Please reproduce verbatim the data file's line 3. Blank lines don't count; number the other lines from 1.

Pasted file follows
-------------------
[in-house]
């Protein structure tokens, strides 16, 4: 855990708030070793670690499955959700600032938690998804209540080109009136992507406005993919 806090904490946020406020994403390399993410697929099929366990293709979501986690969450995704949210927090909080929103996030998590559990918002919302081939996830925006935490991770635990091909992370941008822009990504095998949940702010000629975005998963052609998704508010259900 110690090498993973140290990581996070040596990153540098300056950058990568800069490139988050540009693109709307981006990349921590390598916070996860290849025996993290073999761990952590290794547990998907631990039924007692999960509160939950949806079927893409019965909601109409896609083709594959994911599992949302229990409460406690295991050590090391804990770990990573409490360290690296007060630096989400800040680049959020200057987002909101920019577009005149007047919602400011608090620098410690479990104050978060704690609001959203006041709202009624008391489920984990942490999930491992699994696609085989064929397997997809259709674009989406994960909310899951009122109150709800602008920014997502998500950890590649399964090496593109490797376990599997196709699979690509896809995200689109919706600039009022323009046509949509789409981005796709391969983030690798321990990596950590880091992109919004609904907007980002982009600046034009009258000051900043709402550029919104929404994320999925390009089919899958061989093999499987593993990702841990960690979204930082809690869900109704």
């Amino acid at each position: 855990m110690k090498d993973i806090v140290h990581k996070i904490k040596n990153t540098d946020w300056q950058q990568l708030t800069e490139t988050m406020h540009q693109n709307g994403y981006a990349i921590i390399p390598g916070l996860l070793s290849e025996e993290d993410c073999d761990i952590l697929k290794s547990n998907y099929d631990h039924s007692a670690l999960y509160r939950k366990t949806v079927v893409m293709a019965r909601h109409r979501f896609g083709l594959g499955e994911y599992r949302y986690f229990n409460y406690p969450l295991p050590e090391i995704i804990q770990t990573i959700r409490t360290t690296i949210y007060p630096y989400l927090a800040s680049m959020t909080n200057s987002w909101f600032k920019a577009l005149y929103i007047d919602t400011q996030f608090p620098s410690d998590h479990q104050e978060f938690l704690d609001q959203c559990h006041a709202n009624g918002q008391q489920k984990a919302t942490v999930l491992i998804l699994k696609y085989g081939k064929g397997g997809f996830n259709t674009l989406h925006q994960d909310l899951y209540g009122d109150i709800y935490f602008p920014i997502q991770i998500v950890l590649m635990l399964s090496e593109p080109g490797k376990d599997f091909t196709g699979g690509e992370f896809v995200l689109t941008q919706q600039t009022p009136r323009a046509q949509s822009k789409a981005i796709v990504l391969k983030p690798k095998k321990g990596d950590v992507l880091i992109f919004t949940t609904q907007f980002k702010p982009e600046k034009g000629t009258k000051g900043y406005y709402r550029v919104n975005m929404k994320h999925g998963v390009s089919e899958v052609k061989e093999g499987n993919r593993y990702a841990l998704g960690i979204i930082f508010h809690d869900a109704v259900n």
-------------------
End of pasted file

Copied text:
């Amino acid at each position: 855990m110690k090498d993973i806090v140290h990581k996070i904490k040596n990153t540098d946020w300056q950058q990568l708030t800069e490139t988050m406020h540009q693109n709307g994403y981006a990349i921590i390399p390598g916070l996860l070793s290849e025996e993290d993410c073999d761990i952590l697929k290794s547990n998907y099929d631990h039924s007692a670690l999960y509160r939950k366990t949806v079927v893409m293709a019965r909601h109409r979501f896609g083709l594959g499955e994911y599992r949302y986690f229990n409460y406690p969450l295991p050590e090391i995704i804990q770990t990573i959700r409490t360290t690296i949210y007060p630096y989400l927090a800040s680049m959020t909080n200057s987002w909101f600032k920019a577009l005149y929103i007047d919602t400011q996030f608090p620098s410690d998590h479990q104050e978060f938690l704690d609001q959203c559990h006041a709202n009624g918002q008391q489920k984990a919302t942490v999930l491992i998804l699994k696609y085989g081939k064929g397997g997809f996830n259709t674009l989406h925006q994960d909310l899951y209540g009122d109150i709800y935490f602008p920014i997502q991770i998500v950890l590649m635990l399964s090496e593109p080109g490797k376990d599997f091909t196709g699979g690509e992370f896809v995200l689109t941008q919706q600039t009022p009136r323009a046509q949509s822009k789409a981005i796709v990504l391969k983030p690798k095998k321990g990596d950590v992507l880091i992109f919004t949940t609904q907007f980002k702010p982009e600046k034009g000629t009258k000051g900043y406005y709402r550029v919104n975005m929404k994320h999925g998963v390009s089919e899958v052609k061989e093999g499987n993919r593993y990702a841990l998704g960690i979204i930082f508010h809690d869900a109704v259900n």